By Carla Laplaca
I would like to begin by thanking all of you, students and professors alike, who have taken the time to read the introductory article and respond in such an encouraging way, especially those of you who have shared the link with others.
Please continue to share as that is the way we will get the word out and increase online participation.
The contact information in the accompanying image is the real deal and I welcome any questions, suggestions for future topics or just a quick hello.
The discussion board is the focus for this installment and something that every online student is familiar with.
I ask you to clear your mind of preconceived notions and dread of this topic and try to see the Discussion board in a new light. There really is a wealth of knowledge and experience to be gained there that many overlook.
Let’s consider critiques. I think many of us grow up hearing, “If you don’t have anything nice to say, don’t say anything at all.” While good advice, this comment is not totally accurate when applied to discussion board etiquette.
A general rule of thumb is to find something nice to say about the work you are critiquing and follow with an aspect that can be improved. But better advice might revolve around the golden rule – “Do unto others…”
We are all here to learn. If our work were already perfect, we would be wasting our time. When we hold back on critiques because we do not want to hurt another student’s feelings, we are doing that student a huge disservice.
That being said, there are positive ways to deliver seemingly negative information.
For example, instead of saying “I do not like the colors you chose for project x” it is more helpful to say something like “I would suggest you experiment with a warmer color palette to relay your intended message more clearly. Your current color choice does not seem to represent your concept accurately.”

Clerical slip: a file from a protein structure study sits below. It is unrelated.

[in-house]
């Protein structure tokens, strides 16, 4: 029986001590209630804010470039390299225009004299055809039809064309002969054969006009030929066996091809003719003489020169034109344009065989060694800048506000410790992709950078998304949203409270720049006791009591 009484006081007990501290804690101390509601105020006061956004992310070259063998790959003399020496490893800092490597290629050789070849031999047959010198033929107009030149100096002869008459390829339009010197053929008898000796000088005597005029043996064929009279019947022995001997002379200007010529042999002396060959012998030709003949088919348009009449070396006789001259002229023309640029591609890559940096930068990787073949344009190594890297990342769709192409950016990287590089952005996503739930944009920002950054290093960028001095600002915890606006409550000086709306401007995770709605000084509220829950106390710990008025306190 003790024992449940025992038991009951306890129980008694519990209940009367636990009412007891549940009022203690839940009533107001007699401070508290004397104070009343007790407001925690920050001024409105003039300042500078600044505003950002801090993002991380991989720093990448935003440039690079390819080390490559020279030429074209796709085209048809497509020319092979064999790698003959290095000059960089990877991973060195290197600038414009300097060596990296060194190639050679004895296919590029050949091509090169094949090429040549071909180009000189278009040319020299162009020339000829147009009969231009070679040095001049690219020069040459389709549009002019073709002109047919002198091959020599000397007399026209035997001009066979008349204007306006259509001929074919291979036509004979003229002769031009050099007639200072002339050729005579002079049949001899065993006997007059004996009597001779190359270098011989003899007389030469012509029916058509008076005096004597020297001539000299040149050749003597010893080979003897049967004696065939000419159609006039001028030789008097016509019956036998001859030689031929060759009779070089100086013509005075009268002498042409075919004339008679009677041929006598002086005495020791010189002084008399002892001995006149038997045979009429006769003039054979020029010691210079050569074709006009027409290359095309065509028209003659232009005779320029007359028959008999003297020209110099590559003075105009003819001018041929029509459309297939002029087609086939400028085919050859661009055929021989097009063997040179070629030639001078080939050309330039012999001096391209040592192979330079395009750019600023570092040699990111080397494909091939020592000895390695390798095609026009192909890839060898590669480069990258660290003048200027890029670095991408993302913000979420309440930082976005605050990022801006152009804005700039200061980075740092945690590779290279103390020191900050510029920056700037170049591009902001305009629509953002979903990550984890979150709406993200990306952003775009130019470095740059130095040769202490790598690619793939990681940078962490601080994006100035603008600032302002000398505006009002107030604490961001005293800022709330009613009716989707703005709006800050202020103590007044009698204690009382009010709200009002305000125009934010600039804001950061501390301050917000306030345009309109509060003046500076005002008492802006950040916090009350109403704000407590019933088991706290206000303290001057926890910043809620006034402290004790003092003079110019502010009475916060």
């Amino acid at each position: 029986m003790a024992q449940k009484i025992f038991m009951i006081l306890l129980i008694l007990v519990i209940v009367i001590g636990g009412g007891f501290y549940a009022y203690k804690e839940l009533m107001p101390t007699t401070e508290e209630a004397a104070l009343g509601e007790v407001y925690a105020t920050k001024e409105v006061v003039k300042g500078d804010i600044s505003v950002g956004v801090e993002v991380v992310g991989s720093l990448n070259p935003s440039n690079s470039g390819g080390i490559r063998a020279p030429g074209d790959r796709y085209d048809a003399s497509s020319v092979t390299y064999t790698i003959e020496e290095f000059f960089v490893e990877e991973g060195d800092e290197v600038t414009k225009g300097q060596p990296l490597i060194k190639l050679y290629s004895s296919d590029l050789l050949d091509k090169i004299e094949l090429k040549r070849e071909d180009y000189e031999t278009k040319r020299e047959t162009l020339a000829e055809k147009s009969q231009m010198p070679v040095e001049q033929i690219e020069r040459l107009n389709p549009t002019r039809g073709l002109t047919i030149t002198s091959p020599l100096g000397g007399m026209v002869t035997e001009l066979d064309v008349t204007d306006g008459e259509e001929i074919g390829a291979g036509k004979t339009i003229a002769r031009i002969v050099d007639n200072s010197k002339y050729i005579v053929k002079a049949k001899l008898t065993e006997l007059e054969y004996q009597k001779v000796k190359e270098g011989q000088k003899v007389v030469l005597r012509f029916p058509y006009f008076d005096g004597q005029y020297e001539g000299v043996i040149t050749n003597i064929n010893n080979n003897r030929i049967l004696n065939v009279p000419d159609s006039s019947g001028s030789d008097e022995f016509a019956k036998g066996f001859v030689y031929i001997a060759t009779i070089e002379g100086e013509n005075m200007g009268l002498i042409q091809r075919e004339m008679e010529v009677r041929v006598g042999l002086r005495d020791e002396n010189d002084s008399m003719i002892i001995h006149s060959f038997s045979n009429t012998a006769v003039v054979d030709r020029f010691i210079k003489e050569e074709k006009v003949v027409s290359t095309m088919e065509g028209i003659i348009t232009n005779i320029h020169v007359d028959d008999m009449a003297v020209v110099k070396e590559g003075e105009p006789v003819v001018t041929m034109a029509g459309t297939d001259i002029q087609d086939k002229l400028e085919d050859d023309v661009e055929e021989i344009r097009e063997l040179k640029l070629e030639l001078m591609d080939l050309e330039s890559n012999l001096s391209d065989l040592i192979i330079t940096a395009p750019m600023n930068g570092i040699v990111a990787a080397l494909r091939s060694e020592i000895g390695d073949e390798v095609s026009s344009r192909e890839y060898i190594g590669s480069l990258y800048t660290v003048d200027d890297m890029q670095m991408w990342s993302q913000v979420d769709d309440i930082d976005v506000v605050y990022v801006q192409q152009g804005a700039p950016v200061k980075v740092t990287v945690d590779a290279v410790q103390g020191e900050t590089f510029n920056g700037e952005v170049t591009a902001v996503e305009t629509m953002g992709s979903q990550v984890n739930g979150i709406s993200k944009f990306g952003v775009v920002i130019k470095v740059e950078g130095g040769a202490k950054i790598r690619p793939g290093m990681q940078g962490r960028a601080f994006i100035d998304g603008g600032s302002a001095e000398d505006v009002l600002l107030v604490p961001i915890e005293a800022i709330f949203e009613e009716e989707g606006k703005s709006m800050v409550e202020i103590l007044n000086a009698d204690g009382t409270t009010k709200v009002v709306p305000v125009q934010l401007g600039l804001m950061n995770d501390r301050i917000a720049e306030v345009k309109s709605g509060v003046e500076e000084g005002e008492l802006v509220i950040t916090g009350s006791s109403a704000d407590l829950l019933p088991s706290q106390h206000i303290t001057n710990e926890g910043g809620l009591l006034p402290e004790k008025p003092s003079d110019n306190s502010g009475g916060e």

If you are unsure about how your comments will be received, you can always take advantage of Blackboard IM and bounce them off of a fellow student before posting.
All of us have different strengths and weaknesses. Some may excel in reading and remembering instructions and content, while others have an eye for typography or color. Use what you know to help others and glean from their knowledge to strengthen your own knowledge base.
If you notice your classmate did not follow specs, include that in your critique; he or she would most likely be extremely grateful that you prevented a potentially costly mistake.
Out in the real world, you will benefit greatly from being able to communicate and collaborate with everyone from your superiors to your co-workers to the client. Don’t pass up this opportunity to hone those skills.
On a practical note, I have heard more than one student comment on just not having the time to manage the discussion board successfully with all of the other things on our lengthy to-do lists. If you will get into the habit of logging into the Discussion Board at least once a day, 15 minutes at a time, I think you will be surprised at how much you can accomplish.
The more I participate on the board, the more comfortable I become with the material. When quiz time rolls around, it’s a lot less stressful and I retain most of the vocabulary which makes discussion flow much easier in subsequent courses.
I urge you to develop a healthy attitude toward the discussion board and interaction with your fellow students. When you sit down to type out that critique, think about how you want fellow students to view your work.
Do you want them to pull up your file, glance at it and say “That’s nice” and move on? Or do you want them to take the time to look closely at your work and provide thoughtful suggestions that will help you grow as an artist?
You have the power to set the tone and inspire others to follow your example in every course you log into.
Take advantage of that privilege.